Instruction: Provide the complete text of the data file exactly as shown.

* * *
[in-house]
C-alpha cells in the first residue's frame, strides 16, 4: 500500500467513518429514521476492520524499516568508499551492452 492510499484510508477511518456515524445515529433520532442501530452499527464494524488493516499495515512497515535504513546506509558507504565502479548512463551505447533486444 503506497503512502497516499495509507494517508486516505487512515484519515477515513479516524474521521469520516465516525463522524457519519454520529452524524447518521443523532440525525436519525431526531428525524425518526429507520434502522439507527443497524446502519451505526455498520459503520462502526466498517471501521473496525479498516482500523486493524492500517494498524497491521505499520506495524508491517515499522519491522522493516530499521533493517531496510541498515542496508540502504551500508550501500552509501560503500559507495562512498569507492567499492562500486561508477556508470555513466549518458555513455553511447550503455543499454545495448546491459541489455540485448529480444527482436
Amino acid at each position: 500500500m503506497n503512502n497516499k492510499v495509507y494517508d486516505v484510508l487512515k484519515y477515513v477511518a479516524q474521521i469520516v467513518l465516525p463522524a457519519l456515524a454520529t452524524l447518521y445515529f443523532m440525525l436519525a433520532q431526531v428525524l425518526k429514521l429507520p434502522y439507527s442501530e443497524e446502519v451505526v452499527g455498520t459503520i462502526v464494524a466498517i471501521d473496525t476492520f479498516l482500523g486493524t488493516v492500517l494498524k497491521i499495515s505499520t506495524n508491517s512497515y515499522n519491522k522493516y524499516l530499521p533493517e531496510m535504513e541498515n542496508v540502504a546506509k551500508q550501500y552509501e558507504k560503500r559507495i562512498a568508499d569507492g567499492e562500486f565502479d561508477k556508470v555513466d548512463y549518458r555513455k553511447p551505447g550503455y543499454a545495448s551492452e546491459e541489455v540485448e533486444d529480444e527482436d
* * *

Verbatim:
[in-house]
C-alpha cells in the first residue's frame, strides 16, 4: 500500500467513518429514521476492520524499516568508499551492452 492510499484510508477511518456515524445515529433520532442501530452499527464494524488493516499495515512497515535504513546506509558507504565502479548512463551505447533486444 503506497503512502497516499495509507494517508486516505487512515484519515477515513479516524474521521469520516465516525463522524457519519454520529452524524447518521443523532440525525436519525431526531428525524425518526429507520434502522439507527443497524446502519451505526455498520459503520462502526466498517471501521473496525479498516482500523486493524492500517494498524497491521505499520506495524508491517515499522519491522522493516530499521533493517531496510541498515542496508540502504551500508550501500552509501560503500559507495562512498569507492567499492562500486561508477556508470555513466549518458555513455553511447550503455543499454545495448546491459541489455540485448529480444527482436
Amino acid at each position: 500500500m503506497n503512502n497516499k492510499v495509507y494517508d486516505v484510508l487512515k484519515y477515513v477511518a479516524q474521521i469520516v467513518l465516525p463522524a457519519l456515524a454520529t452524524l447518521y445515529f443523532m440525525l436519525a433520532q431526531v428525524l425518526k429514521l429507520p434502522y439507527s442501530e443497524e446502519v451505526v452499527g455498520t459503520i462502526v464494524a466498517i471501521d473496525t476492520f479498516l482500523g486493524t488493516v492500517l494498524k497491521i499495515s505499520t506495524n508491517s512497515y515499522n519491522k522493516y524499516l530499521p533493517e531496510m535504513e541498515n542496508v540502504a546506509k551500508q550501500y552509501e558507504k560503500r559507495i562512498a568508499d569507492g567499492e562500486f565502479d561508477k556508470v555513466d548512463y549518458r555513455k553511447p551505447g550503455y543499454a545495448s551492452e546491459e541489455v540485448e533486444d529480444e527482436d